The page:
The Saudi-led military intervention sparked one of the world’s worst humanitarian crises, leading to the deaths of more than 377,000 people. A temporary truce that began in April 2022 led to a reduction in hostilities, but the war has never ended, creating fears that it could reignite at any moment.
“Nobody should believe that the current state of affairs with relatively low levels of fighting is going to last,” Senator Chris Murphy (D-CT) noted late last year.
Throughout Saudi Arabia’s military campaign in Yemen and Israel’s military campaign in Gaza, the United States has been the main power behind the scenes, arming its allies while their military operations have caused tremendous harm to civilians. Officials in Washington have insisted that they have sought to minimize civilian casualties, but their priority has been to prevent the wars from disrupting commerce in nearby waterways, especially in the Red Sea and Bab al-Mandab.
“There’s no question in my mind that this is very important, not only to the countries in the region but globally,” Secretary of Defense Lloyd Austin said last month, referring to the need to ensure freedom of navigation. “What the Houthis are doing affects commerce around the globe.”
As several powerful companies have begun halting their operations in the Red Sea, some current and former U.S. officials have been calling for stronger military action, such as military strikes against Houthi targets in Yemen. The United States previously took direct action against the Houthis in October 2016, when a U.S. warship fired cruise missiles against radar sites in Yemen.
Still, high-level officials have been careful about taking the war directly to the Houthis. So far, President Biden has decided against striking Houthi targets, even after being presented with military options.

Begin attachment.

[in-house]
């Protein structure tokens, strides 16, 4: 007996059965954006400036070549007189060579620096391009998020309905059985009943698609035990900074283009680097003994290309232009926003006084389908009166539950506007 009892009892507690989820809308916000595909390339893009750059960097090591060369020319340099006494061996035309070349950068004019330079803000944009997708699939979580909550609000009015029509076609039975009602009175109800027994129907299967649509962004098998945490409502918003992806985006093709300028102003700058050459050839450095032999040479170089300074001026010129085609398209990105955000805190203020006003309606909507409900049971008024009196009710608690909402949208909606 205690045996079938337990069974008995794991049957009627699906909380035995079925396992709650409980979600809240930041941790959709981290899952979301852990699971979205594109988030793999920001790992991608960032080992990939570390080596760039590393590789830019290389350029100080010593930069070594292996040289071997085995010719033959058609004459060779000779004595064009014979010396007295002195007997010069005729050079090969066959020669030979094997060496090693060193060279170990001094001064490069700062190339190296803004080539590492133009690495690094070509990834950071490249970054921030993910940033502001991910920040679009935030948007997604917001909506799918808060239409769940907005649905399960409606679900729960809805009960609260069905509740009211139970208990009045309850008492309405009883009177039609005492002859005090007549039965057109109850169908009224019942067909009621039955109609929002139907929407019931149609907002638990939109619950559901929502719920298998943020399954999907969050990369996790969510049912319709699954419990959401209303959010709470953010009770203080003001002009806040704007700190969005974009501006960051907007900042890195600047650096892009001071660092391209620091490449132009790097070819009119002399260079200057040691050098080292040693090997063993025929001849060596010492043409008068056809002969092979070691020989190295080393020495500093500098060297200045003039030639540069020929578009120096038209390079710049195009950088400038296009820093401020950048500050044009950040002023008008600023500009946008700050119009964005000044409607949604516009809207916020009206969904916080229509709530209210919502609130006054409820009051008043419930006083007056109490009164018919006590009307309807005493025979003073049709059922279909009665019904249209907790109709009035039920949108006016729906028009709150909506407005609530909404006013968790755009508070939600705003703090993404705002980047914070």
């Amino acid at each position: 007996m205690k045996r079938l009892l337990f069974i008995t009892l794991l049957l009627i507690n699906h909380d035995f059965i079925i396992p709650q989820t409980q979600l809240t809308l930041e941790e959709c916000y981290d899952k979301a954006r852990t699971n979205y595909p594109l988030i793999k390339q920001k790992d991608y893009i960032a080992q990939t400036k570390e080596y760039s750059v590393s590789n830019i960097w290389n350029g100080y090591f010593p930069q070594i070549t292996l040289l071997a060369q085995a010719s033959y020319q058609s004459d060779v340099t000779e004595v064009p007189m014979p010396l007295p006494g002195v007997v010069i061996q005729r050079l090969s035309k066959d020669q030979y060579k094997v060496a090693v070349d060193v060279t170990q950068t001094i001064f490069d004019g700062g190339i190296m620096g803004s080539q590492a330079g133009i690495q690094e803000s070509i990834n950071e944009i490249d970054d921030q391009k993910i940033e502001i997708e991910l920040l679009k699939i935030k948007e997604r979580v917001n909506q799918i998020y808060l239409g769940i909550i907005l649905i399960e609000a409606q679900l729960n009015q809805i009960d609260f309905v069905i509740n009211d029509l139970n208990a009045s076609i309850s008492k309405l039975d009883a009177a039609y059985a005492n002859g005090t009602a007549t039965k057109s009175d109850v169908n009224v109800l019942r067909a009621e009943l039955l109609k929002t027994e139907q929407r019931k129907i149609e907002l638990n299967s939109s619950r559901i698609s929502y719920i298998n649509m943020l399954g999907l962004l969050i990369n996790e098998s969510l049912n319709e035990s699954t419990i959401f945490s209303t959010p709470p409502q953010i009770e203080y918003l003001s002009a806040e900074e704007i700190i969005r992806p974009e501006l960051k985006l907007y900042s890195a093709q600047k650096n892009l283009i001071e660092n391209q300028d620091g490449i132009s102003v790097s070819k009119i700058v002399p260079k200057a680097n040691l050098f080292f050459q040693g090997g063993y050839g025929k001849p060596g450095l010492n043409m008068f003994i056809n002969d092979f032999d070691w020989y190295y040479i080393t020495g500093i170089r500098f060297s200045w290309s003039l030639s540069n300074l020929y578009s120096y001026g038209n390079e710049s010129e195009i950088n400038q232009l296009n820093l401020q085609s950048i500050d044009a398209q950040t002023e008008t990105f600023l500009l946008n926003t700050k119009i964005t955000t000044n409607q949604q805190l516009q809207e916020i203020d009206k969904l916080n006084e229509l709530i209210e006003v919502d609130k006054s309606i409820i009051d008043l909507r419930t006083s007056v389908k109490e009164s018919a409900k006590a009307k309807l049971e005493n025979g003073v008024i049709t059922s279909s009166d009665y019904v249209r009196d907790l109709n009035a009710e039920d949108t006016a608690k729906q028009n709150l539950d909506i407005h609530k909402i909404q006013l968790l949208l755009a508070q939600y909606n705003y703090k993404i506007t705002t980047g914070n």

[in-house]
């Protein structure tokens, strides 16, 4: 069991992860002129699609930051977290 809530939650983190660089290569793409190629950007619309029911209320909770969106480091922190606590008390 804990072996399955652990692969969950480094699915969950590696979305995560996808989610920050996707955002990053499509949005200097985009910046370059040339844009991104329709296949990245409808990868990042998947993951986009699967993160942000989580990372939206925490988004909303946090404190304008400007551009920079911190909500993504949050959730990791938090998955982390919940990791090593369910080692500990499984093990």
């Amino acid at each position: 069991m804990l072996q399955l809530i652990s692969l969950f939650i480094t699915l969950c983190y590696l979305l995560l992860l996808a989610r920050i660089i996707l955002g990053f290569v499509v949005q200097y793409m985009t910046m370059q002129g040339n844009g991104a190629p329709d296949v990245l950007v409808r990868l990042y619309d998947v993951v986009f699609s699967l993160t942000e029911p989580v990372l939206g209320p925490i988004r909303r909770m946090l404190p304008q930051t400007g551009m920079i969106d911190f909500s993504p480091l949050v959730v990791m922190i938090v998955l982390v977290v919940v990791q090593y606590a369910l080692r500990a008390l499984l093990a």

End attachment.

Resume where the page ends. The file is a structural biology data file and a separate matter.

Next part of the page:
A major concern in Washington is that any kind of escalation against the Houthis could reignite the war in Yemen, which has already left the Houthis with the upper hand. When former CIA analyst Bruce Riedel considered the prospect of a U.S. war in Yemen late last year, he questioned whether the people of the United States would support such a war.
“I would venture that if you ask 100 Americans, ‘who are the Houthis?’” Riedel said, “99 percent of them would say, ‘the whats, the whats?’”
Another major concern is that a U.S. war against the Houthis would create further complications for the United States and its allies. If the United States attacked the Houthis, then the Houthis might respond by bringing the war to areas beyond the Red Sea, such as Israel. Already, the Houthis have launched drones and missiles toward Israel.
Officials in the Biden administration have been so concerned about the implications of going to war against the Houthis that they have not accused the Houthis of attacking the United States, even as the Houthis have repeatedly fired drones and missiles in the direction of U.S. warships. Administration officials have claimed that they cannot conclude with certainty that the Houthis have deliberately targeted U.S. military forces.
Additional members of the current U.S.-led military coalition share similar concerns, with some even going so far as to refuse to disclose their participation in the U.S.-led military coalition. Whereas some are concerned about retaliation, others fear what people might think about their participation in a military operation that is indifferent to the suffering of the people of Gaza.
“Not all want to become public,” Kirby acknowledged.
Implications for Gaza
While officials in Washington weigh their options, they are doing little to address the core issue, which is Israel’s ongoing military campaign in Gaza. The Biden administration opposes a ceasefire, even as it repeatedly demands that the Houthis end their attacks on commercial vessels in the Red Sea.
Essentially, the Biden administration is engaging in a form of imperial management, as its works to help Israel continue its military campaign in Gaza while limiting its effects on regional dynamics and global markets. Rather than backing a ceasefire, the Biden administration is hoping to minimize the repercussions of Israel’s offensive for the global economy and contain any movement toward a wider war.
What the Biden administration has shown, in short, is that it cares far more about protecting fossil fuels and the world’s most powerful businesses than it does about protecting the people of Gaza.
Edward Hunt writes about war and empire. He has a PhD in American Studies from the College of William & Mary.